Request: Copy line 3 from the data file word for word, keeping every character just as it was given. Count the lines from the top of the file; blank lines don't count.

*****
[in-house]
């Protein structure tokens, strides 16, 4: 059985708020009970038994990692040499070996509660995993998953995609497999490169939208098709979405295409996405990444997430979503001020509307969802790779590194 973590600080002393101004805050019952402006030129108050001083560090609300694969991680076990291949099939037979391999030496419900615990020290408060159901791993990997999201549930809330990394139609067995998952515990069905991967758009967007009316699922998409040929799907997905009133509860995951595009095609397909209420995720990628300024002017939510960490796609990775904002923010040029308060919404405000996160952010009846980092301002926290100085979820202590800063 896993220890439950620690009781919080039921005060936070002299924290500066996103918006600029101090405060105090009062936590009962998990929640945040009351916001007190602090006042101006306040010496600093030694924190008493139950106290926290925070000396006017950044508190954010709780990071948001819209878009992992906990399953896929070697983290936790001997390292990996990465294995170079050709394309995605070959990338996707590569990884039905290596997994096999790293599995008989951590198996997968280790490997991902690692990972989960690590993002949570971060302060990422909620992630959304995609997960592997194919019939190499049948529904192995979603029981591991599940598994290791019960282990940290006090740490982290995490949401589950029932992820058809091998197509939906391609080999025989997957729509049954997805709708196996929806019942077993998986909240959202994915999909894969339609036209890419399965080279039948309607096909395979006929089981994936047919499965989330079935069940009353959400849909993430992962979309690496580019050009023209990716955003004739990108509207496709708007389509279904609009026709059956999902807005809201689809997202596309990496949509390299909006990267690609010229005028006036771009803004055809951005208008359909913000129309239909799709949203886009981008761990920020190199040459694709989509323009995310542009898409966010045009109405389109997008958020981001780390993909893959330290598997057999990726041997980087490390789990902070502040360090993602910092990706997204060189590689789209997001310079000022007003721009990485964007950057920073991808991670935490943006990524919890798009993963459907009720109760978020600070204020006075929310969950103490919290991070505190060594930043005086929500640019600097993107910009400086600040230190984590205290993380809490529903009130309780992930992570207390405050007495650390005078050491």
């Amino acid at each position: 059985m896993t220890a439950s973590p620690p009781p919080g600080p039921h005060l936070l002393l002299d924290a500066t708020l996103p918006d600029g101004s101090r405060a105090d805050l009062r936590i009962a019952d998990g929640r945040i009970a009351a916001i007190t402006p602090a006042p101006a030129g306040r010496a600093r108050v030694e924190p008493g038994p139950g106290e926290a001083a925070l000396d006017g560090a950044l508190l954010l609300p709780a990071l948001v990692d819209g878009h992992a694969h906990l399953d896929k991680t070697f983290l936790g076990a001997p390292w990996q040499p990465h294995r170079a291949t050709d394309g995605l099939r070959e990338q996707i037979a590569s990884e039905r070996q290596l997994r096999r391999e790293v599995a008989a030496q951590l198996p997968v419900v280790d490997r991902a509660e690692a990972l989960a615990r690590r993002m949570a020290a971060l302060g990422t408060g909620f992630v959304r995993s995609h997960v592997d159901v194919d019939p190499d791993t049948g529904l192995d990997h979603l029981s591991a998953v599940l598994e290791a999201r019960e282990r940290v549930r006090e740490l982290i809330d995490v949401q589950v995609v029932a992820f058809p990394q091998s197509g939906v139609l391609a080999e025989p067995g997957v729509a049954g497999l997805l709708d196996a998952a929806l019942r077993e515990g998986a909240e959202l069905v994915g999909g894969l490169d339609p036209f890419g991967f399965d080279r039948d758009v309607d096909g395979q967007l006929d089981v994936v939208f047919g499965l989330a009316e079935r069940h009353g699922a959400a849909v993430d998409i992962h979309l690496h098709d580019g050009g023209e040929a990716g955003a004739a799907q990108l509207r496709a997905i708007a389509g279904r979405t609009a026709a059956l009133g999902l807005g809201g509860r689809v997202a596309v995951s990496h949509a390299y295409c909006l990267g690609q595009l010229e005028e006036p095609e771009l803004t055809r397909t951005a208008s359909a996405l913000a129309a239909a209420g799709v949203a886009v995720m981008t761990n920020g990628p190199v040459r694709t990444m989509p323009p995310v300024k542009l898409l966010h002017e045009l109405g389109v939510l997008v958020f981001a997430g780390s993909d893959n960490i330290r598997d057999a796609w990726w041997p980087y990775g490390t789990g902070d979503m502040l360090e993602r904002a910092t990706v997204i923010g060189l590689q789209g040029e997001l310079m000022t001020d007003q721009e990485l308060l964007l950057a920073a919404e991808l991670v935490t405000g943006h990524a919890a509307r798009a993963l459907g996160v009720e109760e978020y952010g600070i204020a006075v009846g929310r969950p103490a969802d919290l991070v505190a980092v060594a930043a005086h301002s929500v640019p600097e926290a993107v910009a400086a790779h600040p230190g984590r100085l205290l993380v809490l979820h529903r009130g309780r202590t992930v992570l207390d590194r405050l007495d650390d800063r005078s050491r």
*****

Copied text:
């Amino acid at each position: 059985m896993t220890a439950s973590p620690p009781p919080g600080p039921h005060l936070l002393l002299d924290a500066t708020l996103p918006d600029g101004s101090r405060a105090d805050l009062r936590i009962a019952d998990g929640r945040i009970a009351a916001i007190t402006p602090a006042p101006a030129g306040r010496a600093r108050v030694e924190p008493g038994p139950g106290e926290a001083a925070l000396d006017g560090a950044l508190l954010l609300p709780a990071l948001v990692d819209g878009h992992a694969h906990l399953d896929k991680t070697f983290l936790g076990a001997p390292w990996q040499p990465h294995r170079a291949t050709d394309g995605l099939r070959e990338q996707i037979a590569s990884e039905r070996q290596l997994r096999r391999e790293v599995a008989a030496q951590l198996p997968v419900v280790d490997r991902a509660e690692a990972l989960a615990r690590r993002m949570a020290a971060l302060g990422t408060g909620f992630v959304r995993s995609h997960v592997d159901v194919d019939p190499d791993t049948g529904l192995d990997h979603l029981s591991a998953v599940l598994e290791a999201r019960e282990r940290v549930r006090e740490l982290i809330d995490v949401q589950v995609v029932a992820f058809p990394q091998s197509g939906v139609l391609a080999e025989p067995g997957v729509a049954g497999l997805l709708d196996a998952a929806l019942r077993e515990g998986a909240e959202l069905v994915g999909g894969l490169d339609p036209f890419g991967f399965d080279r039948d758009v309607d096909g395979q967007l006929d089981v994936v939208f047919g499965l989330a009316e079935r069940h009353g699922a959400a849909v993430d998409i992962h979309l690496h098709d580019g050009g023209e040929a990716g955003a004739a799907q990108l509207r496709a997905i708007a389509g279904r979405t609009a026709a059956l009133g999902l807005g809201g509860r689809v997202a596309v995951s990496h949509a390299y295409c909006l990267g690609q595009l010229e005028e006036p095609e771009l803004t055809r397909t951005a208008s359909a996405l913000a129309a239909a209420g799709v949203a886009v995720m981008t761990n920020g990628p190199v040459r694709t990444m989509p323009p995310v300024k542009l898409l966010h002017e045009l109405g389109v939510l997008v958020f981001a997430g780390s993909d893959n960490i330290r598997d057999a796609w990726w041997p980087y990775g490390t789990g902070d979503m502040l360090e993602r904002a910092t990706v997204i923010g060189l590689q789209g040029e997001l310079m000022t001020d007003q721009e990485l308060l964007l950057a920073a919404e991808l991670v935490t405000g943006h990524a919890a509307r798009a993963l459907g996160v009720e109760e978020y952010g600070i204020a006075v009846g929310r969950p103490a969802d919290l991070v505190a980092v060594a930043a005086h301002s929500v640019p600097e926290a993107v910009a400086a790779h600040p230190g984590r100085l205290l993380v809490l979820h529903r009130g309780r202590t992930v992570l207390d590194r405050l007495d650390d800063r005078s050491r």